In addition, the various insurance funds of law societies around the world have been under a great deal of pressure with the dramatic rise and fall of real estate markets at the beginning of this decade. In the earlier issue of Title News, I outlined the LPIC deficit in Ontario. I can report that the deficit has now been completely eliminated. The New Zealand Solicitors’ Fidelity Fund is available to the client of a solicitor from whom the solicitor has misappropriated monies. Because of a recent very significant claim, New Zealand’s solicitors were advised to pay a "top up" bill of NZ$10,000.00. In England, the Solicitor’s Fidelity Fund is still in the midst of resolving a serious deficit in excess of ?$450 million. That deficit should be paid off over the next five years. It is clearly not appropriate to say that solicitor’s insurance plans around the world are necessarily effective and adequate.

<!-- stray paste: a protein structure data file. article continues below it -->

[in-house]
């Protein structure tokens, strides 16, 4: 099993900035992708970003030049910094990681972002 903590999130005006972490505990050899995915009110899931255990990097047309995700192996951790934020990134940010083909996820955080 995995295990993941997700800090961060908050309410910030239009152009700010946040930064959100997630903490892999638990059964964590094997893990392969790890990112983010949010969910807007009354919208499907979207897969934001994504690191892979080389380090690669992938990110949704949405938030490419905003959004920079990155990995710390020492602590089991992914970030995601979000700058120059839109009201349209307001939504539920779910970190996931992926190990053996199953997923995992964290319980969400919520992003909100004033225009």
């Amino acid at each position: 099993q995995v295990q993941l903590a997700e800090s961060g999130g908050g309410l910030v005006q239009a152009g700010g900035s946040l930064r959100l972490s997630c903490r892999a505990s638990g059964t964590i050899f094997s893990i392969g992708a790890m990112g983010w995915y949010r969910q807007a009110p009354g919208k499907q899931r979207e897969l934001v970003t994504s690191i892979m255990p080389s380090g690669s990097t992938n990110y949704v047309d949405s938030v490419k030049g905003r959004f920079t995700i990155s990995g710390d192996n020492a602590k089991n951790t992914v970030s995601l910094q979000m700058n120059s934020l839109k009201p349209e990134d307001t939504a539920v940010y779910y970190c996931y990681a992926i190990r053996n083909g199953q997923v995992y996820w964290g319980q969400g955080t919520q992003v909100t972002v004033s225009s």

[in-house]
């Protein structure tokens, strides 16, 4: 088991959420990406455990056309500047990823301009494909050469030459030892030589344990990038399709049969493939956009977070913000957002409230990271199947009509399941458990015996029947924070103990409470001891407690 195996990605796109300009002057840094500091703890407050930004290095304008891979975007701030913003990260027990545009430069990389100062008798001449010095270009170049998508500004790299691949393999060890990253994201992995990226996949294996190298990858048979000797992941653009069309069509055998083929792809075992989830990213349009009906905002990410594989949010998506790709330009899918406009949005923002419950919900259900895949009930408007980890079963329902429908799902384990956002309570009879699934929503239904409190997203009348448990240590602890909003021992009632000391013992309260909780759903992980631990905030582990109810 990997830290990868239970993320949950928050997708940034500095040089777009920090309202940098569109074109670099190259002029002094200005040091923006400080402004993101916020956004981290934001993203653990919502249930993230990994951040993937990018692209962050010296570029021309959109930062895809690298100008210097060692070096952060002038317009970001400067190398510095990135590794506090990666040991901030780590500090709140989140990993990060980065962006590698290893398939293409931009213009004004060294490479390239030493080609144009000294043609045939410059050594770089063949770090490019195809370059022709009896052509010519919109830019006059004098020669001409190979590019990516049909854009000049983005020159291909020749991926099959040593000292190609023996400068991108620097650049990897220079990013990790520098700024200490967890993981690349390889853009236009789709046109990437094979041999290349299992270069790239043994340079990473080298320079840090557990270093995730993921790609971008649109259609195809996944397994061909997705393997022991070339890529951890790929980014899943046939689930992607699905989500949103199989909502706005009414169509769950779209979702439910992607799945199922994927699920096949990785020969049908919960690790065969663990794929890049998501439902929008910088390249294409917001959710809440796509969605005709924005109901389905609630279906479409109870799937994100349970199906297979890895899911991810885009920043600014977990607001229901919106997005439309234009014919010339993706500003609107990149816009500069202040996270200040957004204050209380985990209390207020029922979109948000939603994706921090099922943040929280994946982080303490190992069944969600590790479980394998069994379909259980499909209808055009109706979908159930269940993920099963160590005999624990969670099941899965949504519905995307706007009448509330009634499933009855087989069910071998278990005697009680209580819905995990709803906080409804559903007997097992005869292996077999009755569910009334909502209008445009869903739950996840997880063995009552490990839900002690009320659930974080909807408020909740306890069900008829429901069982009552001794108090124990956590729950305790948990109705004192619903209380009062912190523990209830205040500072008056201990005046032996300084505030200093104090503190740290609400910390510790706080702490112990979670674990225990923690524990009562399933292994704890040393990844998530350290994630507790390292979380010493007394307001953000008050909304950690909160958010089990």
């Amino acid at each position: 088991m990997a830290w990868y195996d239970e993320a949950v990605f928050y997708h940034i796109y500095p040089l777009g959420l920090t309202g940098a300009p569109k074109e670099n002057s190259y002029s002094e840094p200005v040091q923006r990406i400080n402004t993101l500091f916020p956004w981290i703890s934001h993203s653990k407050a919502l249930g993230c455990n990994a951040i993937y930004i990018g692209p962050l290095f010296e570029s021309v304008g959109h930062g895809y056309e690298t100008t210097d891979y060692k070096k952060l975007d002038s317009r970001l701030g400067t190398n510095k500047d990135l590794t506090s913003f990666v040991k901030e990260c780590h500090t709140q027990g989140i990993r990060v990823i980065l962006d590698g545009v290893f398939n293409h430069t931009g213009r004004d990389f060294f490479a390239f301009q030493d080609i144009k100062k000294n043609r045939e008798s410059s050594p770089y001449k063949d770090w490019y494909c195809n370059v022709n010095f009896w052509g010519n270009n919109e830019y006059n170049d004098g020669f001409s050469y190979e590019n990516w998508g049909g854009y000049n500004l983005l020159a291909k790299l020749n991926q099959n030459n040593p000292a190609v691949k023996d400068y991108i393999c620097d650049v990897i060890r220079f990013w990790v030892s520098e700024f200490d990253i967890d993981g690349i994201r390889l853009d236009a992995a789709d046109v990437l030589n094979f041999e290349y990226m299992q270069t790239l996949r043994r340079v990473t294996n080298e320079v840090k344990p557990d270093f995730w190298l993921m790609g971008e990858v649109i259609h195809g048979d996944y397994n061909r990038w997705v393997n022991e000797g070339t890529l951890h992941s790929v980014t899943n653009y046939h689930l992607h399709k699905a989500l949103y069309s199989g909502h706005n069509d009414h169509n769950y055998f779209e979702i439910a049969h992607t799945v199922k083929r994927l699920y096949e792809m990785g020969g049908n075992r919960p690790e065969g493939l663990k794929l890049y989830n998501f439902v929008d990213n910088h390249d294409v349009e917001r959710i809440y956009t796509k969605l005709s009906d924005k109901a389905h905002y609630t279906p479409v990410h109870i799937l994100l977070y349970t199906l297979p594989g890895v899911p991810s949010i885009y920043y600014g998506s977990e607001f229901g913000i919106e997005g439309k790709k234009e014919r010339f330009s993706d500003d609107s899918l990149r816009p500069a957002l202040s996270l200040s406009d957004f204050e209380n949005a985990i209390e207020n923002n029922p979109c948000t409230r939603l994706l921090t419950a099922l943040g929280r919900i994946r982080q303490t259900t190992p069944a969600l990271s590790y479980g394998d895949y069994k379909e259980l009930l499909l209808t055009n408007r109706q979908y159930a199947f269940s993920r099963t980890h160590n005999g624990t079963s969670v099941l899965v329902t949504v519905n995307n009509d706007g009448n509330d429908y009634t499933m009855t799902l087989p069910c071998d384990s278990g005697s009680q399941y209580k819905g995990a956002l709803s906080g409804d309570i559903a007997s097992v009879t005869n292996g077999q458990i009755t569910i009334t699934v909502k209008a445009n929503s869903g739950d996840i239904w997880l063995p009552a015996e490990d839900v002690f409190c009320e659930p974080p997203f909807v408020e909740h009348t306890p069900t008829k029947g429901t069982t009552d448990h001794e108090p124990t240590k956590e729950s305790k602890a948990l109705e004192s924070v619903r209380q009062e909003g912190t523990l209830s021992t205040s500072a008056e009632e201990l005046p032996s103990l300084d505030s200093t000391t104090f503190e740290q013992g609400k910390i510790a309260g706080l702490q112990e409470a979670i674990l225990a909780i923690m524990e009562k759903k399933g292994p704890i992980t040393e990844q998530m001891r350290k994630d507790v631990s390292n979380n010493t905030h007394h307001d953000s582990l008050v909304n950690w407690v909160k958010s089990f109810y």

The fourth challenge is the globalization of the world financial community. Title insurance was developed in the United States to some extent because of the need to have national, not local, standards. As we move to a North American free-trade zone and a highly integrated world economy, the same problems that existed state-to-state in the 1930’s now exist country-to-country. At the moment, not only is the title insurance industry in a position to cross international boundaries more easily than individual nations’ errors and omissions programs, but it also has the advantage that America is the dominant player in the global economy. Title insurance is a system that American multinational corporations are familiar with. While the German speaker at the IBA conference proudly said that "we don’t need your American money to fund our transactions," that statement is becoming less and less true as time goes on and the world becomes a more integrated financial entity.